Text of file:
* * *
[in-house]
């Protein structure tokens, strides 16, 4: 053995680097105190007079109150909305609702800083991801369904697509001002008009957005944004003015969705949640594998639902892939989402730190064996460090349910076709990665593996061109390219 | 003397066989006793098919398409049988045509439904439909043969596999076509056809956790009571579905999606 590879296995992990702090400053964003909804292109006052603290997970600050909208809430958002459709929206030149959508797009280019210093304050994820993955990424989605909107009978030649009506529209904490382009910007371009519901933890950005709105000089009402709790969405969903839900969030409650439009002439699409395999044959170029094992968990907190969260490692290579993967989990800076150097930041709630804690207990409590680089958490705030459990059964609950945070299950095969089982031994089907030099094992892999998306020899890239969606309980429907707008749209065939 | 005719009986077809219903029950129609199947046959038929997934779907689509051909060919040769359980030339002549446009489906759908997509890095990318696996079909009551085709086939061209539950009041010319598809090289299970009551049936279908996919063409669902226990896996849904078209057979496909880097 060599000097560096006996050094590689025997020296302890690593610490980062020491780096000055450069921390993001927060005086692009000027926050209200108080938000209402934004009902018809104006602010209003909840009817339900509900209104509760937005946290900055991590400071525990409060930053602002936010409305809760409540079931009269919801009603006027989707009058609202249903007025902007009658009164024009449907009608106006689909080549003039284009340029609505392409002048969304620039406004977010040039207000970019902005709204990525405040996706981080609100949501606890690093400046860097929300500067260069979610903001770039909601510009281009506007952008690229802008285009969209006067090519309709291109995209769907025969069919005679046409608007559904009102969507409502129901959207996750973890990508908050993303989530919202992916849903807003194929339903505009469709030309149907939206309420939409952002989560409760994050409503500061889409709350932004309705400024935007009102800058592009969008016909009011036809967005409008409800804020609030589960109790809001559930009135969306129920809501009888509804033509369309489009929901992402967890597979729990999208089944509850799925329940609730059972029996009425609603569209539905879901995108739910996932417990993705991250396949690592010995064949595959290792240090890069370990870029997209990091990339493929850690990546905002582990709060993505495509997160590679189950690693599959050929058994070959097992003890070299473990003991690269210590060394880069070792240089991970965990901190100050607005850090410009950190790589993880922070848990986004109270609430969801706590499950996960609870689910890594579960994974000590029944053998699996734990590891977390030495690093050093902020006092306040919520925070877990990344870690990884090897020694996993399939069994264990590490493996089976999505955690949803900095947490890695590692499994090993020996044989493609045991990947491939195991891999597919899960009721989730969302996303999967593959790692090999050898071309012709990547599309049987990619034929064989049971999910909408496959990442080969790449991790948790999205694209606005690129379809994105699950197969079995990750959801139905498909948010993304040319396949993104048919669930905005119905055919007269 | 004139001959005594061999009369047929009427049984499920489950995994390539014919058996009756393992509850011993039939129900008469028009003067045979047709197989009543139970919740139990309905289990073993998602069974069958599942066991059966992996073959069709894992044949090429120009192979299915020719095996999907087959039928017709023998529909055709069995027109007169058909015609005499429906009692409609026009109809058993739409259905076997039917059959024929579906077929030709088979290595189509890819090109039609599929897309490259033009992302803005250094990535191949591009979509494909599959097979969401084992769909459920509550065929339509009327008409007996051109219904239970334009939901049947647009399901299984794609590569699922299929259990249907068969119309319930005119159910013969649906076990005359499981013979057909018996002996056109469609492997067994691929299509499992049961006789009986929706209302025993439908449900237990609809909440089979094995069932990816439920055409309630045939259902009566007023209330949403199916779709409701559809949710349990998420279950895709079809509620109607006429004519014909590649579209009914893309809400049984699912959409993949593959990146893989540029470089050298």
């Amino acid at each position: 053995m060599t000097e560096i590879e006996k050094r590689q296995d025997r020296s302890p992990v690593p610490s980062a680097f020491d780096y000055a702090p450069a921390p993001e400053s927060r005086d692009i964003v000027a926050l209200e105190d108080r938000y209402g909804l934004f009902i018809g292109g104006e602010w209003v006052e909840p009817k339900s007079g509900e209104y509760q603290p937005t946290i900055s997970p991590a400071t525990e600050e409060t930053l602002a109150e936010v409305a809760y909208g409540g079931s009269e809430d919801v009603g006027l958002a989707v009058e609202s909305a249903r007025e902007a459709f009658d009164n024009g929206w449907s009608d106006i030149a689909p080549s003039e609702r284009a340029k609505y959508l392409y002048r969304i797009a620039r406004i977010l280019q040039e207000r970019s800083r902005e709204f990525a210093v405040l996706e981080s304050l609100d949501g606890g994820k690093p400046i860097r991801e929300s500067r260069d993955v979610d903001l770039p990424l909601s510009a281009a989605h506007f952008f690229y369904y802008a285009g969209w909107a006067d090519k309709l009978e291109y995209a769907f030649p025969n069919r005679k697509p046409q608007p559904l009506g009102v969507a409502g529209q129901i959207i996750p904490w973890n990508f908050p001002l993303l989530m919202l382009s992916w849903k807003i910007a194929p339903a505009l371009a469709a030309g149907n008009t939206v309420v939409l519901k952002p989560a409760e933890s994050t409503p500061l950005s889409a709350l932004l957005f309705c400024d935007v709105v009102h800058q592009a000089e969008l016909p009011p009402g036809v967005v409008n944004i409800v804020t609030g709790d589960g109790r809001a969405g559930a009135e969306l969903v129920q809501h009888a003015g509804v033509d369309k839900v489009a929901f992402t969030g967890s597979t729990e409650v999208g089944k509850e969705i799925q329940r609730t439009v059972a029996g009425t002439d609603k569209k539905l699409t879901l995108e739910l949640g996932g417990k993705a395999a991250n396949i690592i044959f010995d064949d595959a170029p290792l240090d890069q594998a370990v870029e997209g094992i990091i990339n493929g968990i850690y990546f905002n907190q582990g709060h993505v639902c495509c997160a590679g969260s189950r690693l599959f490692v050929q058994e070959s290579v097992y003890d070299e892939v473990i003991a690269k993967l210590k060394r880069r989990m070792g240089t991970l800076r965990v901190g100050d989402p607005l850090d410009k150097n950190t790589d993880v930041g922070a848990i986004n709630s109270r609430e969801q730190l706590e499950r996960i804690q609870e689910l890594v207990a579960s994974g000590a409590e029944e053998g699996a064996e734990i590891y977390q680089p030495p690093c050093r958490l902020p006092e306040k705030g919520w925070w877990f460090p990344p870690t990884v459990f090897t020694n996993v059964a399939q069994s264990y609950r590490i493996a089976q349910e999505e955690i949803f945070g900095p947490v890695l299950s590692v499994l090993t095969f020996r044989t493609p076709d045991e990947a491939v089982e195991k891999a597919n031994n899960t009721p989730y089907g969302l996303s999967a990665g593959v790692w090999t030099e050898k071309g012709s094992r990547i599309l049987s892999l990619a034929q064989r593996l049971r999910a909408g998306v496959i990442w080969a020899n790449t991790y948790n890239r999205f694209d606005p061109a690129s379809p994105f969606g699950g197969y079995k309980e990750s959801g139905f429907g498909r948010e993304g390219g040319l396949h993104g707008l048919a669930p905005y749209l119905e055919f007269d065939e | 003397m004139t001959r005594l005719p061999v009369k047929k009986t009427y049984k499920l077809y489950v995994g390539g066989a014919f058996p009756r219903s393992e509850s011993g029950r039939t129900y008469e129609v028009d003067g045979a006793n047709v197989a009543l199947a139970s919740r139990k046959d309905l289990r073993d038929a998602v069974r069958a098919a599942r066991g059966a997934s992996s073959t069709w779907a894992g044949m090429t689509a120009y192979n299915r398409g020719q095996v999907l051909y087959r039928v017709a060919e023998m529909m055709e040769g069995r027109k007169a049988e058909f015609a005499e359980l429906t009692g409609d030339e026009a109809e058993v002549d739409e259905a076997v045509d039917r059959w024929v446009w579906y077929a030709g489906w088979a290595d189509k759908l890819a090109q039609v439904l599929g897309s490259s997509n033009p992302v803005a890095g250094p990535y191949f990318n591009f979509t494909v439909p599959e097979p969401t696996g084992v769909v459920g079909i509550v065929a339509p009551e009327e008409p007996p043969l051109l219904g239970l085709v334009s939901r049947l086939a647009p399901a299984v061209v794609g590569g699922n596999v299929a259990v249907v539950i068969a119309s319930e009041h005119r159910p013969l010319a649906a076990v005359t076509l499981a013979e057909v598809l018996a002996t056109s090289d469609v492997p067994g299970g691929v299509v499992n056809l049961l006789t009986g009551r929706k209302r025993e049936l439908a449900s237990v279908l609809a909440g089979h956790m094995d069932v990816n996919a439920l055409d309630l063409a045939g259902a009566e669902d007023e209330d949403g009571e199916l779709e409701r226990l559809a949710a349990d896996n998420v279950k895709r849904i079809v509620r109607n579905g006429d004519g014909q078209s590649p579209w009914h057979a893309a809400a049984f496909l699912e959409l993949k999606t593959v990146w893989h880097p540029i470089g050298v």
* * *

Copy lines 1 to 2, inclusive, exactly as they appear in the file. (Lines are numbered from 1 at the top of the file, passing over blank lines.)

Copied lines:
[in-house]
């Protein structure tokens, strides 16, 4: 053995680097105190007079109150909305609702800083991801369904697509001002008009957005944004003015969705949640594998639902892939989402730190064996460090349910076709990665593996061109390219 | 003397066989006793098919398409049988045509439904439909043969596999076509056809956790009571579905999606 590879296995992990702090400053964003909804292109006052603290997970600050909208809430958002459709929206030149959508797009280019210093304050994820993955990424989605909107009978030649009506529209904490382009910007371009519901933890950005709105000089009402709790969405969903839900969030409650439009002439699409395999044959170029094992968990907190969260490692290579993967989990800076150097930041709630804690207990409590680089958490705030459990059964609950945070299950095969089982031994089907030099094992892999998306020899890239969606309980429907707008749209065939 | 005719009986077809219903029950129609199947046959038929997934779907689509051909060919040769359980030339002549446009489906759908997509890095990318696996079909009551085709086939061209539950009041010319598809090289299970009551049936279908996919063409669902226990896996849904078209057979496909880097 060599000097560096006996050094590689025997020296302890690593610490980062020491780096000055450069921390993001927060005086692009000027926050209200108080938000209402934004009902018809104006602010209003909840009817339900509900209104509760937005946290900055991590400071525990409060930053602002936010409305809760409540079931009269919801009603006027989707009058609202249903007025902007009658009164024009449907009608106006689909080549003039284009340029609505392409002048969304620039406004977010040039207000970019902005709204990525405040996706981080609100949501606890690093400046860097929300500067260069979610903001770039909601510009281009506007952008690229802008285009969209006067090519309709291109995209769907025969069919005679046409608007559904009102969507409502129901959207996750973890990508908050993303989530919202992916849903807003194929339903505009469709030309149907939206309420939409952002989560409760994050409503500061889409709350932004309705400024935007009102800058592009969008016909009011036809967005409008409800804020609030589960109790809001559930009135969306129920809501009888509804033509369309489009929901992402967890597979729990999208089944509850799925329940609730059972029996009425609603569209539905879901995108739910996932417990993705991250396949690592010995064949595959290792240090890069370990870029997209990091990339493929850690990546905002582990709060993505495509997160590679189950690693599959050929058994070959097992003890070299473990003991690269210590060394880069070792240089991970965990901190100050607005850090410009950190790589993880922070848990986004109270609430969801706590499950996960609870689910890594579960994974000590029944053998699996734990590891977390030495690093050093902020006092306040919520925070877990990344870690990884090897020694996993399939069994264990590490493996089976999505955690949803900095947490890695590692499994090993020996044989493609045991990947491939195991891999597919899960009721989730969302996303999967593959790692090999050898071309012709990547599309049987990619034929064989049971999910909408496959990442080969790449991790948790999205694209606005690129379809994105699950197969079995990750959801139905498909948010993304040319396949993104048919669930905005119905055919007269 | 004139001959005594061999009369047929009427049984499920489950995994390539014919058996009756393992509850011993039939129900008469028009003067045979047709197989009543139970919740139990309905289990073993998602069974069958599942066991059966992996073959069709894992044949090429120009192979299915020719095996999907087959039928017709023998529909055709069995027109007169058909015609005499429906009692409609026009109809058993739409259905076997039917059959024929579906077929030709088979290595189509890819090109039609599929897309490259033009992302803005250094990535191949591009979509494909599959097979969401084992769909459920509550065929339509009327008409007996051109219904239970334009939901049947647009399901299984794609590569699922299929259990249907068969119309319930005119159910013969649906076990005359499981013979057909018996002996056109469609492997067994691929299509499992049961006789009986929706209302025993439908449900237990609809909440089979094995069932990816439920055409309630045939259902009566007023209330949403199916779709409701559809949710349990998420279950895709079809509620109607006429004519014909590649579209009914893309809400049984699912959409993949593959990146893989540029470089050298």